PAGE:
8. Get the longest wheelbase you can buy--longer wheelbase on the tow vehicle is directly related to stability towing.

9. No need for a dually set up. Four tires will serve you well.

Good luck!!
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Old 09-16-2010, 09:42 AM   #67
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Your love for dodge is well taken, but there is nothing more irritating than a ford or dodge diesel pulling into a campground hammering and clattering.
No, that is wrong. There is nothing more irritating than people. Period. Everybody in the world does something that someone else will find to be a pain. Choice of tow rig is far from the top of the list. I'm sure your Chevy can be an irritant as well.
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Old 09-16-2010, 09:54 AM   #68
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After towing my 25' Classic loaded for about 1000 miles with no trailer brakes ( another faulty actibrake actuator) my 2006 Ford F350 Crew cab short bed.needed $1,500.00 worth of brake work which included 2 new rotors ,2 new calipers . the other two rotors turned and new pads all around. I was told by the dealer that under normal use the mileage was about have the life of the components.And I was trying to go easy on the brakes until I got it to the dealer.
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Old 09-16-2010, 10:44 AM   #69
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Go big

I have a 34ft excella and have a ford dually 6.0 diesel, put 12000 miles on it this year going to Alaska and back. The ford was up to the challenge with no problems. I had a lessor vechicle at one time and had to watch how I loaded it. The best thing is that I averaged 14 miles to the gallon and felt secure knowing that my ford could handle anything, and get me home safe. My personal comment is go big or stay at home.
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Old 09-16-2010, 10:53 AM   #70
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After towing my 25' Classic loaded for about 1000 miles with no trailer brakes ( another faulty actibrake actuator) my 2006 Ford F350 Crew cab short bed.needed $1,500.00 worth of brake work which included 2 new rotors ,2 new calipers . the other two rotors turned and new pads all around. I was told by the dealer that under normal use the mileage was about have the life of the components.And I was trying to go easy on the brakes until I got it to the dealer.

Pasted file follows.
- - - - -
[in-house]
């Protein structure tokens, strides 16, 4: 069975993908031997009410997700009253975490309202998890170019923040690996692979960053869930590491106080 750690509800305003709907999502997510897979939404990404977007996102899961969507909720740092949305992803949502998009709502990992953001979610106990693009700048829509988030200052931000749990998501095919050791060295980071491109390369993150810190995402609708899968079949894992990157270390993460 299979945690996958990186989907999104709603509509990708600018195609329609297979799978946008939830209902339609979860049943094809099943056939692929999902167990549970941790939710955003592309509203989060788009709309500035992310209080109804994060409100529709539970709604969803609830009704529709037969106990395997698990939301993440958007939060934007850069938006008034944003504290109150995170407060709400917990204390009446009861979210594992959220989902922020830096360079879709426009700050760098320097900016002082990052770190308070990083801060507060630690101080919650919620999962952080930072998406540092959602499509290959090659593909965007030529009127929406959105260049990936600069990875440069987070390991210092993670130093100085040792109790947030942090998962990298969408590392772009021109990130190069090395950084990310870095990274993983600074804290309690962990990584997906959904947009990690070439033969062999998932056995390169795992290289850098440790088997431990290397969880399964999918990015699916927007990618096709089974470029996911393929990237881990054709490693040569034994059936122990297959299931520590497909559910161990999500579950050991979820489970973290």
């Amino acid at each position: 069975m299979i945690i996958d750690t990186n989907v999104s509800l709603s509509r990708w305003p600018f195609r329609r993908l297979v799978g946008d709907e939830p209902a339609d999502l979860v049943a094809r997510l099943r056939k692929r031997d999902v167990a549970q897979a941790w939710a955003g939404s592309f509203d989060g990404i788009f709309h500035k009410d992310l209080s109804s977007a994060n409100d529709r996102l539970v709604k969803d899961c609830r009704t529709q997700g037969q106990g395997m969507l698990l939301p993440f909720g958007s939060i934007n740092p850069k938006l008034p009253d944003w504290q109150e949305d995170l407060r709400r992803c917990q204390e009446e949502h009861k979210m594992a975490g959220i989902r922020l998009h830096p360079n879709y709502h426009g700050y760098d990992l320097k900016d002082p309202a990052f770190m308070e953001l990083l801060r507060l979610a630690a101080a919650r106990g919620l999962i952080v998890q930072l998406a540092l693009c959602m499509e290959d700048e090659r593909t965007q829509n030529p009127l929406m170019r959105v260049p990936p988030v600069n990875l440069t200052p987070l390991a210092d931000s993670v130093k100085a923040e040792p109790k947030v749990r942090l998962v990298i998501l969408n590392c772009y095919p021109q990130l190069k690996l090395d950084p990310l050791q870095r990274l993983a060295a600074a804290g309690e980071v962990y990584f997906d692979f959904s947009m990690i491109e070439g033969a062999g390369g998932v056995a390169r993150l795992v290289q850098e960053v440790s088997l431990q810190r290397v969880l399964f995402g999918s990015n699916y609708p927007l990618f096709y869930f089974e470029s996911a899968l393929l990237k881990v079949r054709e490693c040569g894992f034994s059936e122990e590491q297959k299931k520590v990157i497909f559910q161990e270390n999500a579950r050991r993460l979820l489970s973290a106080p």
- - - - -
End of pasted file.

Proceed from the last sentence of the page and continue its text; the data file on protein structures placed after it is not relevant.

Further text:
In a similar vein, One of my sons in law - new to RV'ing - just bought a new SOB trailer a few weeks ago.

Amongst all the other extras he paid for at the time of purchase, he paid to have a brake controller installed in his diesel Jeep Grand Cherokee SUV.

Well, they picked up the new trailer, and after being given a walk through by the dealer, headed off on a trip from their home to the coast of Maine and back - probably about the same distance you travelled - through the hills of vermont and New Hampshire.

On his return home, he told us they had a great trip, and all was fine with the trailer except that at times he felt his jeep juddering on long downgrades.

After some investigation, it turned out that although he had paid, no brake controller had been installed so of course he had no trailer brakes for the whole trip!

I believe he learned this through phone conversations with the dealer about the problem after he got home!

Hard for us to comprehend I guess, but never having towed an RV, and knowing no different, he assumed that a brake controller was some hidden gadget installed somewhere under the hood of his tow vehicle, and had no idea that he didn't have one!

Unbelievable that the dealer wouldn't have realized the error though when giving our daughter and son-in law the walk- thru before they left the property with the trailer!

Just shows what can happen! Of course the dealer encouraged our son n law to return very quickly with his jeep to have the error fixed.

Not sure if our son in law has checked his tow vehicle for any brake damage, but after reading your post I will suggest he have it looked at. I imagine under the circumstances that if there was any problem, the embarrassed RV dealer wouldn't baulk too much at paying for repairs!

Brian